The official COVID-19 recovery rate in Michigan is now 15,659.
Officials provide an update each Saturday. Last week, that number was 8,342.
Dr. Joneigh Khaldun, chief medical executive and chief deputy director for health for the Michigan Department of Health and Human Services (MDHHS), made an appearance on NBC’s Meet the Press on Sunday morning.
Khaldun has been working directly with Michigan Gov. Gretchen Whitmer to respond to the state’s COVID-19 pandemic.
In her interview with Chuck Todd, Khaldun explained why the governor isn’t racing to reopen Michigan’s economy amid the pandemic.
As many families struggle financially due to the impact of the coronavirus (COVID-19) pandemic, the livelihood of pets are being affected throughout Metro Detroit.
Kristina Rinaldi, Executive Director of Detroit Dog Rescue (DDR), says more pet owners are calling and asking for help than usual.
How about some good news?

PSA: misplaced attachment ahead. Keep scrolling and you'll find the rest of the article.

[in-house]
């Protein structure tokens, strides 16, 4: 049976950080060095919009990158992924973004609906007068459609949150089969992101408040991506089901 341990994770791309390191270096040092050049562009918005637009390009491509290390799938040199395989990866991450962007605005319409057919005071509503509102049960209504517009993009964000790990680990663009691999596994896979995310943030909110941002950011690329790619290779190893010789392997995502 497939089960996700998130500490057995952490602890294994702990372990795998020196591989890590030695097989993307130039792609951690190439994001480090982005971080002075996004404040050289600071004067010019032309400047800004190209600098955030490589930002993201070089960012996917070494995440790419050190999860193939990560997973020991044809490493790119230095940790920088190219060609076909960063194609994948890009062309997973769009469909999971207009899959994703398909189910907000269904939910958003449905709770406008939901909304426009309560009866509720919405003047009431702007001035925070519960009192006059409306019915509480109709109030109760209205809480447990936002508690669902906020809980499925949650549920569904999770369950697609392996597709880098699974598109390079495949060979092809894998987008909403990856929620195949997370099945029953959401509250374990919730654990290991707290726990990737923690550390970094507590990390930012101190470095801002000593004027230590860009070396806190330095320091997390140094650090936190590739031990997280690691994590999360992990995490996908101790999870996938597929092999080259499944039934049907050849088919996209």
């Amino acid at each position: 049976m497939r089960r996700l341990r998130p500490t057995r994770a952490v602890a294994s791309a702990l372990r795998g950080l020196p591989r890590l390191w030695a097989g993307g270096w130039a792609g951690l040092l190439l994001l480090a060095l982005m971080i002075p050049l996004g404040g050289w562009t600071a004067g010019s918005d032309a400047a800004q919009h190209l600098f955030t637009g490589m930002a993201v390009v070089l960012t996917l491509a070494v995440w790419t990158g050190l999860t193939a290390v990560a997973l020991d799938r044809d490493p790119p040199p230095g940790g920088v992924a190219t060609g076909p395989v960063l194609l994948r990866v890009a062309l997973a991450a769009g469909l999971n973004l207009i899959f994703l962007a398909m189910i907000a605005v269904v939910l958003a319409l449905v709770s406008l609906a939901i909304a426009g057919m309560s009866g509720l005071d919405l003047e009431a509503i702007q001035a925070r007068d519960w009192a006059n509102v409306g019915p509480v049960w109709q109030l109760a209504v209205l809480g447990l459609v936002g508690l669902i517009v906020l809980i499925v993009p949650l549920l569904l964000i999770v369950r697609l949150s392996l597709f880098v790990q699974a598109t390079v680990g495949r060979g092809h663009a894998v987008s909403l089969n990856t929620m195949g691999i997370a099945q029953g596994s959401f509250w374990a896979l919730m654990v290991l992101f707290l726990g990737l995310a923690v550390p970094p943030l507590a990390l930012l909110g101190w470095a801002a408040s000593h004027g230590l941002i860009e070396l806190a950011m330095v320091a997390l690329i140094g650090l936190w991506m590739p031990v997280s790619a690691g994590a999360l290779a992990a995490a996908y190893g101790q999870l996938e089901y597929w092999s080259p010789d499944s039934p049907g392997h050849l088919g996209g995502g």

While you are social distancing, you can explore Michigan virtually.
The #VirtualPureMichigan campaign will include live cameras showing places such as Traverse City, Holland and Frankenmuth, as well as virtual tours of museums, and other related educational experiences.
How COVID-19 Spreads
The virus is thought to spread mainly from person-to-person.
- Between people who are in close contact with one another (within about 6 feet).
- Through respiratory droplets produced when an infected person coughs or sneezes.
These droplets can land in the mouths or noses of people who are nearby or possibly be inhaled into the lungs.
Can someone spread the virus without being sick?